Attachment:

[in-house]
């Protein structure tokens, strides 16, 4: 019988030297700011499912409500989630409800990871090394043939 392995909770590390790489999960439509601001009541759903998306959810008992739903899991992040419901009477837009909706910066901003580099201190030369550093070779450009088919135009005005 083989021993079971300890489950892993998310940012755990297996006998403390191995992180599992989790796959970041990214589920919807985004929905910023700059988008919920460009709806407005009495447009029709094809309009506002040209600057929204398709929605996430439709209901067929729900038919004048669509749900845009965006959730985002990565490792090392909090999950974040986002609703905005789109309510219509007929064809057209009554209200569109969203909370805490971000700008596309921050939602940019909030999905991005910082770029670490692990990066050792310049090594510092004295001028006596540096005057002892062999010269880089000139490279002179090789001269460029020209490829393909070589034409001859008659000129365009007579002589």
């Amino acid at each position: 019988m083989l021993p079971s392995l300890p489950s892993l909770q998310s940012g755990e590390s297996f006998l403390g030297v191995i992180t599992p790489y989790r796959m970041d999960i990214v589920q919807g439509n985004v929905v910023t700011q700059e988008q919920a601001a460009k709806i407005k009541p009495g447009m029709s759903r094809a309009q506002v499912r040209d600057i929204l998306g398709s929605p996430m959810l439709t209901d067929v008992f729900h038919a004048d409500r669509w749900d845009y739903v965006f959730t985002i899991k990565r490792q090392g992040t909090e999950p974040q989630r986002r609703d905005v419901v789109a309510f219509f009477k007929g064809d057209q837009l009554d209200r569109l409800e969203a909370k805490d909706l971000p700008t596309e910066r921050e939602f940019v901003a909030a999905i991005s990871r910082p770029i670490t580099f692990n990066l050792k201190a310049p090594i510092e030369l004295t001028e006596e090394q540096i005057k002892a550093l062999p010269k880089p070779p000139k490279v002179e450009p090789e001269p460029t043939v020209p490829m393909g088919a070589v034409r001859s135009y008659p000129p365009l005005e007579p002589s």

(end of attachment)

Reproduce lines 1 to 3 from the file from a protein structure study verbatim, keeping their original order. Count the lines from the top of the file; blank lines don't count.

[in-house]
């Protein structure tokens, strides 16, 4: 019988030297700011499912409500989630409800990871090394043939 392995909770590390790489999960439509601001009541759903998306959810008992739903899991992040419901009477837009909706910066901003580099201190030369550093070779450009088919135009005005 083989021993079971300890489950892993998310940012755990297996006998403390191995992180599992989790796959970041990214589920919807985004929905910023700059988008919920460009709806407005009495447009029709094809309009506002040209600057929204398709929605996430439709209901067929729900038919004048669509749900845009965006959730985002990565490792090392909090999950974040986002609703905005789109309510219509007929064809057209009554209200569109969203909370805490971000700008596309921050939602940019909030999905991005910082770029670490692990990066050792310049090594510092004295001028006596540096005057002892062999010269880089000139490279002179090789001269460029020209490829393909070589034409001859008659000129365009007579002589």
């Amino acid at each position: 019988m083989l021993p079971s392995l300890p489950s892993l909770q998310s940012g755990e590390s297996f006998l403390g030297v191995i992180t599992p790489y989790r796959m970041d999960i990214v589920q919807g439509n985004v929905v910023t700011q700059e988008q919920a601001a460009k709806i407005k009541p009495g447009m029709s759903r094809a309009q506002v499912r040209d600057i929204l998306g398709s929605p996430m959810l439709t209901d067929v008992f729900h038919a004048d409500r669509w749900d845009y739903v965006f959730t985002i899991k990565r490792q090392g992040t909090e999950p974040q989630r986002r609703d905005v419901v789109a309510f219509f009477k007929g064809d057209q837009l009554d209200r569109l409800e969203a909370k805490d909706l971000p700008t596309e910066r921050e939602f940019v901003a909030a999905i991005s990871r910082p770029i670490t580099f692990n990066l050792k201190a310049p090594i510092e030369l004295t001028e006596e090394q540096i005057k002892a550093l062999p010269k880089p070779p000139k490279v002179e450009p090789e001269p460029t043939v020209p490829m393909g088919a070589v034409r001859s135009y008659p000129p365009l005005e007579p002589s």